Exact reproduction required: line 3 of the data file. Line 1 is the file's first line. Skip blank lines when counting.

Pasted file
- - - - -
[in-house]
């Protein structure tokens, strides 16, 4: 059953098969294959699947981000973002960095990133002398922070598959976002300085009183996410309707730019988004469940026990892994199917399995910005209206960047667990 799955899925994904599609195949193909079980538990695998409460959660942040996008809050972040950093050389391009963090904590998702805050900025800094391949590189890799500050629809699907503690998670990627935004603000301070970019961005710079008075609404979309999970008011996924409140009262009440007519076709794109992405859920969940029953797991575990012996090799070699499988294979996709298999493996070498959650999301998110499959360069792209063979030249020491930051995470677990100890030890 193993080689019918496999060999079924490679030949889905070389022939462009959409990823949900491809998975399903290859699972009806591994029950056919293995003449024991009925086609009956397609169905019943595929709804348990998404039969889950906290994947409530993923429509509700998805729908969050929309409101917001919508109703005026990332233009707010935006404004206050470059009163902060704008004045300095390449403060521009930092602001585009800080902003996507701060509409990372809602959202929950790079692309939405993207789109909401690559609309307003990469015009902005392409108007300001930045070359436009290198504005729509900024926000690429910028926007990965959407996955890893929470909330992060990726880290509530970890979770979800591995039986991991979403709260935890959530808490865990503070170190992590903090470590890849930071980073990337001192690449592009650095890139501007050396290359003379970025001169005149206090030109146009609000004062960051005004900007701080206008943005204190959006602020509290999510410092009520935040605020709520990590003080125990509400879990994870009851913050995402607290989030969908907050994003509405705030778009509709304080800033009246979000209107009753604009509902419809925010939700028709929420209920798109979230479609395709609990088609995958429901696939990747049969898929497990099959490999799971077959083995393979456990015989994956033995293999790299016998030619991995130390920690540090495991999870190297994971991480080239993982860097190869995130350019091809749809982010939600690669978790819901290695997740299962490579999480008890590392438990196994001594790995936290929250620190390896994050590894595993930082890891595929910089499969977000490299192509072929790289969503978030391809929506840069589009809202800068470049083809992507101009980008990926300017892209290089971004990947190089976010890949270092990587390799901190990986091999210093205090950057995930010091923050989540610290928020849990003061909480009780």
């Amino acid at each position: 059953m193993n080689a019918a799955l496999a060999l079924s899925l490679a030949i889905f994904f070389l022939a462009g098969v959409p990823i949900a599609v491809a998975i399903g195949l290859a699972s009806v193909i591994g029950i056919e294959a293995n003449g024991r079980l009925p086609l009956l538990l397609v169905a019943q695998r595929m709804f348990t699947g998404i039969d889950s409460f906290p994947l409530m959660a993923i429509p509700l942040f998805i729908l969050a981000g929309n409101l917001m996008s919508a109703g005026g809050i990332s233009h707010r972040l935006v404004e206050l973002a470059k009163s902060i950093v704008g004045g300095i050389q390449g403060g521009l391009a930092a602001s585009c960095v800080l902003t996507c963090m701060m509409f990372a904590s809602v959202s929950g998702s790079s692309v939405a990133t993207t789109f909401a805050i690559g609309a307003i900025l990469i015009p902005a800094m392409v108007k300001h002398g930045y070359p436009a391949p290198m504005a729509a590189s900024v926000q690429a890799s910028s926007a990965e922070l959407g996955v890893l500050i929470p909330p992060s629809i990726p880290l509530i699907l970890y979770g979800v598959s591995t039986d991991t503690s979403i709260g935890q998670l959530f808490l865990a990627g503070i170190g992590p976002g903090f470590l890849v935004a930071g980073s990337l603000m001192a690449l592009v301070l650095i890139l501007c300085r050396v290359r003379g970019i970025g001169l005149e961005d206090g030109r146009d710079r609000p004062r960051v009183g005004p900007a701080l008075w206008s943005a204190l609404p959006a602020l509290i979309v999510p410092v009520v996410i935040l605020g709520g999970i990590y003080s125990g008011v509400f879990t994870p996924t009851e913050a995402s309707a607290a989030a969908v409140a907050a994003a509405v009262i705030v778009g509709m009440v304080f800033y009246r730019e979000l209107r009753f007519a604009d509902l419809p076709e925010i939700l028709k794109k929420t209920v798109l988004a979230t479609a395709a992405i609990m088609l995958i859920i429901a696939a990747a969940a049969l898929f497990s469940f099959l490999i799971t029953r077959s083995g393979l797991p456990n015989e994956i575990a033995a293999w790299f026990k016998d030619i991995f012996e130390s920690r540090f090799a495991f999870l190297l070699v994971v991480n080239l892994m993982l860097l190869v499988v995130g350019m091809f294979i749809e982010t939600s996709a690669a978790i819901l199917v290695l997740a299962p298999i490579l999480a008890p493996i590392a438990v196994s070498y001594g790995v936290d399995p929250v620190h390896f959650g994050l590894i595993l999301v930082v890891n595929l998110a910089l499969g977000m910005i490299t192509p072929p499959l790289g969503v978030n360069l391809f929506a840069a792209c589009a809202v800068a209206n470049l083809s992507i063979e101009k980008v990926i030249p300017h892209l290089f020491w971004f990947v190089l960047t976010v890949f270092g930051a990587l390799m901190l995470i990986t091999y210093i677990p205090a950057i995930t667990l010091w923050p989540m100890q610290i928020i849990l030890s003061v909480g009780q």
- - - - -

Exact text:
């Amino acid at each position: 059953m193993n080689a019918a799955l496999a060999l079924s899925l490679a030949i889905f994904f070389l022939a462009g098969v959409p990823i949900a599609v491809a998975i399903g195949l290859a699972s009806v193909i591994g029950i056919e294959a293995n003449g024991r079980l009925p086609l009956l538990l397609v169905a019943q695998r595929m709804f348990t699947g998404i039969d889950s409460f906290p994947l409530m959660a993923i429509p509700l942040f998805i729908l969050a981000g929309n409101l917001m996008s919508a109703g005026g809050i990332s233009h707010r972040l935006v404004e206050l973002a470059k009163s902060i950093v704008g004045g300095i050389q390449g403060g521009l391009a930092a602001s585009c960095v800080l902003t996507c963090m701060m509409f990372a904590s809602v959202s929950g998702s790079s692309v939405a990133t993207t789109f909401a805050i690559g609309a307003i900025l990469i015009p902005a800094m392409v108007k300001h002398g930045y070359p436009a391949p290198m504005a729509a590189s900024v926000q690429a890799s910028s926007a990965e922070l959407g996955v890893l500050i929470p909330p992060s629809i990726p880290l509530i699907l970890y979770g979800v598959s591995t039986d991991t503690s979403i709260g935890q998670l959530f808490l865990a990627g503070i170190g992590p976002g903090f470590l890849v935004a930071g980073s990337l603000m001192a690449l592009v301070l650095i890139l501007c300085r050396v290359r003379g970019i970025g001169l005149e961005d206090g030109r146009d710079r609000p004062r960051v009183g005004p900007a701080l008075w206008s943005a204190l609404p959006a602020l509290i979309v999510p410092v009520v996410i935040l605020g709520g999970i990590y003080s125990g008011v509400f879990t994870p996924t009851e913050a995402s309707a607290a989030a969908v409140a907050a994003a509405v009262i705030v778009g509709m009440v304080f800033y009246r730019e979000l209107r009753f007519a604009d509902l419809p076709e925010i939700l028709k794109k929420t209920v798109l988004a979230t479609a395709a992405i609990m088609l995958i859920i429901a696939a990747a969940a049969l898929f497990s469940f099959l490999i799971t029953r077959s083995g393979l797991p456990n015989e994956i575990a033995a293999w790299f026990k016998d030619i991995f012996e130390s920690r540090f090799a495991f999870l190297l070699v994971v991480n080239l892994m993982l860097l190869v499988v995130g350019m091809f294979i749809e982010t939600s996709a690669a978790i819901l199917v290695l997740a299962p298999i490579l999480a008890p493996i590392a438990v196994s070498y001594g790995v936290d399995p929250v620190h390896f959650g994050l590894i595993l999301v930082v890891n595929l998110a910089l499969g977000m910005i490299t192509p072929p499959l790289g969503v978030n360069l391809f929506a840069a792209c589009a809202v800068a209206n470049l083809s992507i063979e101009k980008v990926i030249p300017h892209l290089f020491w971004f990947v190089l960047t976010v890949f270092g930051a990587l390799m901190l995470i990986t091999y210093i677990p205090a950057i995930t667990l010091w923050p989540m100890q610290i928020i849990l030890s003061v909480g009780q």